Saturday, 31 August 2019

Angel Has Fallen (4 Stars)


This is the third film in the "Fallen" film series about Mike Banning, a secret service agent who works for President Trumbull of the USA. It's not the third part of a trilogy, just a second sequel, so it's open for a fourth part to be made if the studio and the actors wish to continue. That the studio will want to continue is obvious, because as long as the franchise makes money they won't stop. It's a cash cow that will be milked until it's dry. Gerard Butler is still fit enough for a few more years as an action hero, Morgan Freeman doesn't need to be young, and the supporting characters can be replaced as needed.

This film is about a supposed terrorist attack on the president while he's out fishing. Through careful planning Mike Banning is framed as the perpetrator, acting as a double agent for Russia. I call it a supposed terrorist attack, because the real attackers aren't foreigners or even politically motivated. They're Americans who are acting for financial gain.

Unlike the first two films, "Angel Has Fallen" has a comedy element. When he has nowhere else to go to, Mike Banning takes refuge with his father, an eccentric, paranoid war veteran. For most of the film Mike is on the run, being hunted by his own government. Rather than running away, he's running towards the president, because he knows there will be a new attempt on his life. Those of you who expect special effects and big explosions like in the first two films won't be disappointed.

Anna and the Apocalypse (5 Stars)


This is the best high school zombie musical ever. I dare anyone to contradict me.

The cover of the English DVD compares "Anna and the Apocalypse" with "La La Land". That's an unfair comparison. "La La Land" is an awful film, in which neither of the two main characters can dance skilfully. The actors in "Anna and the Apocalypse", especially Ella Hunt as Anna, are all exquisite dancers. This is what a musical should be like; even musicals that don't have zombies.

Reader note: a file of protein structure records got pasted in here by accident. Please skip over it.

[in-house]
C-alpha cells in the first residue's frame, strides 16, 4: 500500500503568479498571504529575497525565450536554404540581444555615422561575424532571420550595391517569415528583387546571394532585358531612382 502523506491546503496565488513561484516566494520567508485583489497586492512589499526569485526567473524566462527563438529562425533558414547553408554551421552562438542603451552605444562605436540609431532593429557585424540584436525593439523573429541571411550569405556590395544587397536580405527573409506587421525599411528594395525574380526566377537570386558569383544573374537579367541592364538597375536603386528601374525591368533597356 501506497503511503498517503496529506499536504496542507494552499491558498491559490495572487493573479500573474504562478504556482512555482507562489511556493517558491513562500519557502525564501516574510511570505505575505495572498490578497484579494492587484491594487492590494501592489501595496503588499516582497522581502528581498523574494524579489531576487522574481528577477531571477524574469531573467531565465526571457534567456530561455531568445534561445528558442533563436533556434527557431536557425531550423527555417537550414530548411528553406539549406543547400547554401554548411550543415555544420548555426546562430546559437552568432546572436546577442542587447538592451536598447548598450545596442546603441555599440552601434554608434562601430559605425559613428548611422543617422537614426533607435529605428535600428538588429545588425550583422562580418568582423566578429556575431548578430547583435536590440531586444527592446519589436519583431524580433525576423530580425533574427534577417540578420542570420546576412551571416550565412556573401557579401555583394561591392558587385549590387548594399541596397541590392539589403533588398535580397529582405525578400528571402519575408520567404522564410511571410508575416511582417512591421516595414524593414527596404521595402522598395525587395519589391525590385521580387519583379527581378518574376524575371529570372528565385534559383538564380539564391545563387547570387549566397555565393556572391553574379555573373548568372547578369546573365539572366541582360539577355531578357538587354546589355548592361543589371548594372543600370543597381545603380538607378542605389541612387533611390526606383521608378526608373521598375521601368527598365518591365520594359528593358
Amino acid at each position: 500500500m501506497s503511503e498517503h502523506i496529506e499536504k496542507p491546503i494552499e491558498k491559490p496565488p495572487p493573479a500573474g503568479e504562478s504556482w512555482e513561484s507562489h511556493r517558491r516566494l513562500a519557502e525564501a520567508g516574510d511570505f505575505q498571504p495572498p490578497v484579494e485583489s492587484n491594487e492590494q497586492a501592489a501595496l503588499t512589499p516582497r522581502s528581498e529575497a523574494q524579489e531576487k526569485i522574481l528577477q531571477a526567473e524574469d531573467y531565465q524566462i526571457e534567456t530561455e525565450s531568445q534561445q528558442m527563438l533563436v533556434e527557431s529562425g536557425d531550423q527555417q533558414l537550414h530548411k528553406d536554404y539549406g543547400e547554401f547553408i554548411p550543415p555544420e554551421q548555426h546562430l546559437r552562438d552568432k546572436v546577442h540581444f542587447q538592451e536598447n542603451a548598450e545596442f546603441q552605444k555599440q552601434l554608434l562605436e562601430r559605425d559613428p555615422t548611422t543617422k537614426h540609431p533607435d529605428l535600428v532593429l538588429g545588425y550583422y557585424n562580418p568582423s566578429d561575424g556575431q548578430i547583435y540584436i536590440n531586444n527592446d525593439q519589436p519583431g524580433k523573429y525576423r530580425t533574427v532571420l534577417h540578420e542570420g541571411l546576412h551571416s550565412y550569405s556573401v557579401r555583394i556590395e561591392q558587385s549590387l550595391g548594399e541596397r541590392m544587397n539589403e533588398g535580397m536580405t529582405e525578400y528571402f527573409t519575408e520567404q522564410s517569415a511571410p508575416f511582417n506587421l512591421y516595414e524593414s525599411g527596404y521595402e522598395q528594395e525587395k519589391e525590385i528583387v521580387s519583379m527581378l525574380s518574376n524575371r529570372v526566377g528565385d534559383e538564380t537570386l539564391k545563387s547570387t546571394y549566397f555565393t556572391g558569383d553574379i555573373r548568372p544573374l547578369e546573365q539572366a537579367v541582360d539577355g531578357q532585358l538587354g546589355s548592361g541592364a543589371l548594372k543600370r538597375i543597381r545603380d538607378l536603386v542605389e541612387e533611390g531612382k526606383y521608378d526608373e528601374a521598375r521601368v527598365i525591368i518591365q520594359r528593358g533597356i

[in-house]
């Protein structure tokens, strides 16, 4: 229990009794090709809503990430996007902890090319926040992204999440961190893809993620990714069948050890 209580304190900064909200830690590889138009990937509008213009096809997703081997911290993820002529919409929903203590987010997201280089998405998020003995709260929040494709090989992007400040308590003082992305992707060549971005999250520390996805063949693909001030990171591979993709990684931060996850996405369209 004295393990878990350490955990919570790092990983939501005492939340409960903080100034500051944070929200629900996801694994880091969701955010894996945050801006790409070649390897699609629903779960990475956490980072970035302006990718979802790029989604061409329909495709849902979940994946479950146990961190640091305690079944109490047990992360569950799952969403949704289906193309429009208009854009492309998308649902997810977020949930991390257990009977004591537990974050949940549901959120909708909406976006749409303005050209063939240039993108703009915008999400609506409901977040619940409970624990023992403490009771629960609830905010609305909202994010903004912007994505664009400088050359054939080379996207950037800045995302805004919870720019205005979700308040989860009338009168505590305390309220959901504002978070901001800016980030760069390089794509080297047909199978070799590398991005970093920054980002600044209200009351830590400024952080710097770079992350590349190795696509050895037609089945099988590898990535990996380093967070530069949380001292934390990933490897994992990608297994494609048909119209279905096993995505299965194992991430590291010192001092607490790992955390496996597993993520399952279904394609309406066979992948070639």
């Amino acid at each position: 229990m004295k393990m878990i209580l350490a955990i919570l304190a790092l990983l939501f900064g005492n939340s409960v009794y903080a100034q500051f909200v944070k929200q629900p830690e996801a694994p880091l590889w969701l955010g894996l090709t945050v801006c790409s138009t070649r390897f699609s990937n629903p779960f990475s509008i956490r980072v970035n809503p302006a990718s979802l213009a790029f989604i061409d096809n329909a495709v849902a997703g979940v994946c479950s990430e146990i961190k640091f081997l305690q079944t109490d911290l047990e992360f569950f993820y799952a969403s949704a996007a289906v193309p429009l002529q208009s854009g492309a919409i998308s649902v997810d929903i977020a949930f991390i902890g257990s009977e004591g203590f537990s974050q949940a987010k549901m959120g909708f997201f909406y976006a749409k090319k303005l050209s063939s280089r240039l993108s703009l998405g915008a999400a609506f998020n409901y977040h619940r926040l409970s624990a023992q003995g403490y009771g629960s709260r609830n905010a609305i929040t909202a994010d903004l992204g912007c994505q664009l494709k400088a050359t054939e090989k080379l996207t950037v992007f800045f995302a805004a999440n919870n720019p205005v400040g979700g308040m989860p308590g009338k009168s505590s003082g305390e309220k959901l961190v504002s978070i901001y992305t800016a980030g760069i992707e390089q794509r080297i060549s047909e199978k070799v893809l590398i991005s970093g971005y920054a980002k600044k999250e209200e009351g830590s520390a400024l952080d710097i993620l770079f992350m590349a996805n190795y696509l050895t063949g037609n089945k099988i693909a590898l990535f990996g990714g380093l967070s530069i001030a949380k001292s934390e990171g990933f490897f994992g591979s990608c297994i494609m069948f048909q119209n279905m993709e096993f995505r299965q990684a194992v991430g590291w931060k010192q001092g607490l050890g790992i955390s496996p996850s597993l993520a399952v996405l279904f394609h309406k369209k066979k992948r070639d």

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Friday, 30 August 2019

American Werewolf in Paris (5 Stars)


My face is as red as the blood moon in the photo. Before starting this review I checked the last review that I wrote two years ago. To my great shame I discovered a spelling mistake. It's no use looking for it, because I corrected it as fast as I could. It's embarrassing. That mistake has been a blemish on my blog for the last 22 months. I'm begging my readers, please help me out in future. If you ever see a mistake in spelling or grammar, leave a comment and I'll correct it immediately. I want to be perfect, but I'm still far from my goal.

As I pointed out in my last review, this is a film that's universally hated, by critics and film fans alike. I seem to be alone in loving it. I make no apologies. I consider it to be a brilliant film, so if you don't like it, the problem lies with you, not me. If you haven't seen the film yet, watch it with an open mind. Tell me what you think. If you've seen it and don't like it, watch it again. It's not necessary to watch "American Werewolf in London" first. It parodies the first film, but it has a standalone plot, and it's humorous in its own right.

Success Rate:  - 0.9

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P. S. I just realised that after writing two reviews I still haven't said anything about the plot. Maybe next time. If you're a regular reader of my blog, you must have noticed that I'm inconsistent in my reviews.

Thursday, 29 August 2019

Paradise Hills (4½ Stars)